I fell in love with the chorus of this Jimmy Buffett song the first time I heard it. For the most part we live safe and boring lives, but my secret desire is to sit around as an old man telling tales of the great adventures of life, just like the old man in this tune. That is why we wander.
Last Monday, we had a bit of adventure, leaving Dublin, with the mass crowds fleeing Ireland before the travel restrictions went into effect at midnight. It was not planned this way, we were flying on the day we were scheduled to six months earlier, but we literally ended up on the last Delta Airlines flight out of Dublin, for a month.
Unusually J was awake before I was, and ready to leave the hotel room before I was. We had stayed at an airport hotel the night before what was scheduled to be a morning flight from Dublin to Boston. I got up, showered, dressed and we caught the hotel shuttle to the terminal 40 minutes earlier than planned, and arrived to a crowd, snaking in lines around the terminal waiting to check in bags. I left J with the bags and slipped under the rope and printed out boarding passes. We waited in line, nearly 45 minutes later the line had moved forward maybe 100 feet, a guard came up and asked if we had our passports and boarding passes, I said yes, and he opened a new line and directed us to it along with 30 other people. That saved us at least half an hour. We went upstairs to security and things looked not bad, until we passed through the first check point, and entered a room that was standing room only, in neat lines. We waited, cleared security with metal detectors and one set of rules about what was in or out of our bags, went into the next room, waited another 30 minutes to clear security a second time, with different rules, no metal detector this time but shoes off instead of on, then into another room were the crowd was divided into two groups, those who had only been in the UK and Ireland and those who had been elsewhere in the world. We had only been as far as London, so we were directed to the shorter line, where we cleared US immigration, about half an hour later. Dublin is an international Pre-Clearance airport for the United States, you clear customs and immigration in Dublin, and are classified as a domestic flight when you arrive in the US. In all it took us 2 hours and 40 minutes to check bags, clear security and immigration, and process that normally takes less than an hour. That is why you always need to be there 3 hours before an international flight, poo happens sometimes. We actually made it to the gate in time for the scheduled boarding as we had been about 3 1/2 hour before flight time when we arrived at the terminal. Global Entry was closed - we are both enrolled for the express lane. Those that went into the other line, waited an additional 2 to 4 hours to go through the "health screening" that amounted to asking them where they had been, if they felt sick, and if they had been in contact with anyone who looked obviously sick. Even if they had, they were handed information and sent on through the terminal. The flight was delayed, from 9:25 AM to 2:00 PM. Two hours after our scheduled departure the gate agent announced that they were waiting for 120 people who had checked bags and not cleared immigration and health screening yet. They held the flight until nearly every seat was filled. It as after we were in the air that I realized that we had caught the last (Delta) flight out of Dublin fleeing a global pandemic.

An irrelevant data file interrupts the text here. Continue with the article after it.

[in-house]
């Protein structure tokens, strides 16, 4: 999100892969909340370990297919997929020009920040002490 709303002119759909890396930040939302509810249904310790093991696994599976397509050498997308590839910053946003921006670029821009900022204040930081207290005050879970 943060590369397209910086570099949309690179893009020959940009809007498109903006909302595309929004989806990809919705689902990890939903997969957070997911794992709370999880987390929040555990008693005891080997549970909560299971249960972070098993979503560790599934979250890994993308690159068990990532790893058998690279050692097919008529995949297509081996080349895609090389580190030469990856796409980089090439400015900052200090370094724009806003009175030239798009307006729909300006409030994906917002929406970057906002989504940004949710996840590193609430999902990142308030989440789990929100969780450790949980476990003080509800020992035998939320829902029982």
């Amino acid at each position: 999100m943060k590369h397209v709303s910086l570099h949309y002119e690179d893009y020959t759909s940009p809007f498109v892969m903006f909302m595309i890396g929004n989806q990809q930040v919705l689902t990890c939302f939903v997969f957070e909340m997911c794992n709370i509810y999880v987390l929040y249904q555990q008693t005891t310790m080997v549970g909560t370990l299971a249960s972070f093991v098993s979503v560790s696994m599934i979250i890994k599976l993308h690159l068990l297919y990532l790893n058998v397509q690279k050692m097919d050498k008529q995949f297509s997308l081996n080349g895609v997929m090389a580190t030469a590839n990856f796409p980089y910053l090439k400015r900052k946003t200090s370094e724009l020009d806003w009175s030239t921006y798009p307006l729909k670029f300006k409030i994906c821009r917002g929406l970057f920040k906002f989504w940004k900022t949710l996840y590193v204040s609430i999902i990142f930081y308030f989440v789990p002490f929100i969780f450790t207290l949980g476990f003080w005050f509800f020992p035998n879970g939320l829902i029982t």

Strangely the crowd remained calm throughout the process. Some of the fleeing college students got a bit drunk (I was surprised a couple of them were not denied boarding - more on Chris if he ever sobers up and sends us the selfie.)
Part of the adventure of life. If we had missed that flight, we would have had to go to London and wait for a seat on a Delta rescue flight for US Citizens stranded in Europe, who are all being funneled through a couple of airports for the next month.
Would an experience like this stop you from traveling?
|Leaving Boston bound for DC|